Solving this problem has been an early unachievable dream for decades. Many well-meaning initiatives have been advanced to try and solve this, from state-level data management systems to a variety of protocol (or data language) definitions. Nothing has transformed the landscape yet. Other fields have solved this problem already, and have both standards and technologies in place to ensure that data moves elegantly, reliably, and securely between systems. Do a simple web search for “integration engine,” and you will see all the other industries that have figured out how to standardize the exchange of data between systems. Lacking a common approach in education is more than unfortunate; it is borderline irresponsible, given the potential for data to inform quality work with students. After we collect the right data and foster it into an ecosystem of free data exchange, we can begin to use it in meaningful ways. Analytics is easy, or at least relatively easy, compared to the job of transforming analytics into something with real world meaning. Showing data that reflects where we have been is standard fare. I would argue that this is one of the earliest drivers of technology in schools, and that it remains the hallmark of much of what is sold. We are surrounded by data, and almost all of it is reflective.

According to former Delaware Secretary of Education Mark Murphy, "At the end of the day you can build the systems, and that is all really important work, but if you do not have people, who have great capabilities in how to use that data and how to turn that data into usable formats for educators and policymakers, then it will just live and die in that database and not actually inform policy, not actually inform practice." This is where we can place value in education “data”. It is crucial to look back, evaluate our past practice, and learn from it. For today’s students, we are afforded no luxury to take our time and assess long-term historical trends. Instead, we need to cast our glance forward, to mine data that is connected to our real questions and goals, and to begin making predictions. Will a change in this reading program increase comprehension levels amongst our most remedial students? Will that after-school program reduce in-class behavior issues at our middle school? This is what we want to know, and what is responsible to ask, for today’s students.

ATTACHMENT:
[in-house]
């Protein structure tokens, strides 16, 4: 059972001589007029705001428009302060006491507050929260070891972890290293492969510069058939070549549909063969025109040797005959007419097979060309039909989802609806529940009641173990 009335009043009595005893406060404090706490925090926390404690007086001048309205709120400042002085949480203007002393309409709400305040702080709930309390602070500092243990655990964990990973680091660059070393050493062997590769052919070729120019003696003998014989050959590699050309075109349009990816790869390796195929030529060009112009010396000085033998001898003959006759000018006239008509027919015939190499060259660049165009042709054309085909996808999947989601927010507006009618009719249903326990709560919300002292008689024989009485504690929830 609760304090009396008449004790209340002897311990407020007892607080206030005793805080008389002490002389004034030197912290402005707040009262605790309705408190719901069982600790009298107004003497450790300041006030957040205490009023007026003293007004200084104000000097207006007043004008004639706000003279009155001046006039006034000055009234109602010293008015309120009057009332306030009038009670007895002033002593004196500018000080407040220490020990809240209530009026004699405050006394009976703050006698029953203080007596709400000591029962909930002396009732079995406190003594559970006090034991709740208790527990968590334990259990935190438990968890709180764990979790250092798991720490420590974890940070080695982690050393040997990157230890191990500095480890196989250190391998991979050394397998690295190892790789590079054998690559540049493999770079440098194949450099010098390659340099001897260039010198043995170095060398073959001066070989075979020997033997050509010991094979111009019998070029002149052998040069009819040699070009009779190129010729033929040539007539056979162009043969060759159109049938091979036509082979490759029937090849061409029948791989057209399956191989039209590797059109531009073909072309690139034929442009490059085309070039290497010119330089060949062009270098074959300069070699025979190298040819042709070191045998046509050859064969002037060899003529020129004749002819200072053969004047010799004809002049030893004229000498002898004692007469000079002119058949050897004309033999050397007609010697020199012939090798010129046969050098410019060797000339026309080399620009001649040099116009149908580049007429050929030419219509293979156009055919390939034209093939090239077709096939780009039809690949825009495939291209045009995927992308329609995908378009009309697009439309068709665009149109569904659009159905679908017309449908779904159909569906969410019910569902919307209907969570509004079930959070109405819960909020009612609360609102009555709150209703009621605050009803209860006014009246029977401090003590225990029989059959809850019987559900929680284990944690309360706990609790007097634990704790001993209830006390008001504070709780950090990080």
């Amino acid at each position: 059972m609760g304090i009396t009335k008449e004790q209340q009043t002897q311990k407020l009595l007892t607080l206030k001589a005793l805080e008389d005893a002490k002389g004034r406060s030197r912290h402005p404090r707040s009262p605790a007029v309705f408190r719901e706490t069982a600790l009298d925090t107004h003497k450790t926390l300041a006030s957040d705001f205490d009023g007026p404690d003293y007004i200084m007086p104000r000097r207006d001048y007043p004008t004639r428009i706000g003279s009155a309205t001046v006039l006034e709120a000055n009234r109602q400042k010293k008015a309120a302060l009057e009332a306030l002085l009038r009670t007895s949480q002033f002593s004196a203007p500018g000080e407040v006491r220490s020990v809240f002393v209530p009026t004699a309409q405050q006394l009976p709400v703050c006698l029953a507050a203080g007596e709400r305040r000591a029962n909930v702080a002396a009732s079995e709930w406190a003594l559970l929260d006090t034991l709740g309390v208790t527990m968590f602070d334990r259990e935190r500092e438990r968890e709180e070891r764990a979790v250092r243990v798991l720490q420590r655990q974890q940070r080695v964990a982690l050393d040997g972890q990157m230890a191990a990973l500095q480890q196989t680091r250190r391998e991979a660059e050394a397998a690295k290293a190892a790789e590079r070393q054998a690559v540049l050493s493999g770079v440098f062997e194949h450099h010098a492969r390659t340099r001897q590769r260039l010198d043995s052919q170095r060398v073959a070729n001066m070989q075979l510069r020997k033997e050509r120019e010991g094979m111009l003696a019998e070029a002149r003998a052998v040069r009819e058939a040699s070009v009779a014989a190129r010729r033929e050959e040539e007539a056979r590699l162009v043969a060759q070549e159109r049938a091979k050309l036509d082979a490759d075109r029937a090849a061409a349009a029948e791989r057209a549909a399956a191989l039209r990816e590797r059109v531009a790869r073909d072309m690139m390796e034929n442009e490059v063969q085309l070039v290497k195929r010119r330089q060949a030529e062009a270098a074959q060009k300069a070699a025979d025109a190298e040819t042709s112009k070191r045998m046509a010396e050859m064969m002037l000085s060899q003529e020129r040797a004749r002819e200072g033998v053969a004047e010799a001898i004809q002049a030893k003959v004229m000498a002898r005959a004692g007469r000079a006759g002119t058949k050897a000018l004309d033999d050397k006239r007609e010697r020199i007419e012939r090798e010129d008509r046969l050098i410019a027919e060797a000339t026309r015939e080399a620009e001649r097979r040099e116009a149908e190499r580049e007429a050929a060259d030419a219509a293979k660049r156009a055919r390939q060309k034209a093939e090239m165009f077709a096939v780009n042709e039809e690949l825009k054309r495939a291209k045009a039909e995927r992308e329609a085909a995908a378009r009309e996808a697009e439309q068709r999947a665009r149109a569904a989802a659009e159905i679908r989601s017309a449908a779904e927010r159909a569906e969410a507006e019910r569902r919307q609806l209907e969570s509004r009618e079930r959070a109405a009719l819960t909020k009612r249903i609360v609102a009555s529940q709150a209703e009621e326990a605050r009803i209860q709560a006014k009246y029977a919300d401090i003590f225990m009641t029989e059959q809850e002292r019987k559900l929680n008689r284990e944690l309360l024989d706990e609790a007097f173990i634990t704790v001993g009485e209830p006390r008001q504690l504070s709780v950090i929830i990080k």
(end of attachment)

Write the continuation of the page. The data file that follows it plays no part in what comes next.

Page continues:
In the end, we must follow the mantra: analyze, predict, and act. Be careful in your analysis, ensuring that only quality data that matches your purpose is used. Use decision-driven data collection. Then integrate that data with information from a variety of sources. Look for easy solutions here-openness, flexibility, and an intrinsic ability to work in your systems.

Predict the outcomes; attempt to understand how your decisions today affects the students you have now. Be intelligent consumers of predictive analytics, using them as one tool in your toolbox for creating a better learning environment. Use the power of the vast amount of data you have to better understand the choices you make.

Finally, act. Do something for your students now, and do not wait for historical data to tell you what to do with the next generation of students that pass through. Lead with passion, intention, and purpose. Leverage the great work you have done to find the right data, bring it together, and draw predictive conclusions about your students’ work. It matters to them as much, or more, than it matters to you. In the end, create an ecosystem that encourages this kind of quality throughout the organization, focused on conversations informed by the right kind of data. By doing so, you will find that a difference is made today, for the students you see in the halls right now.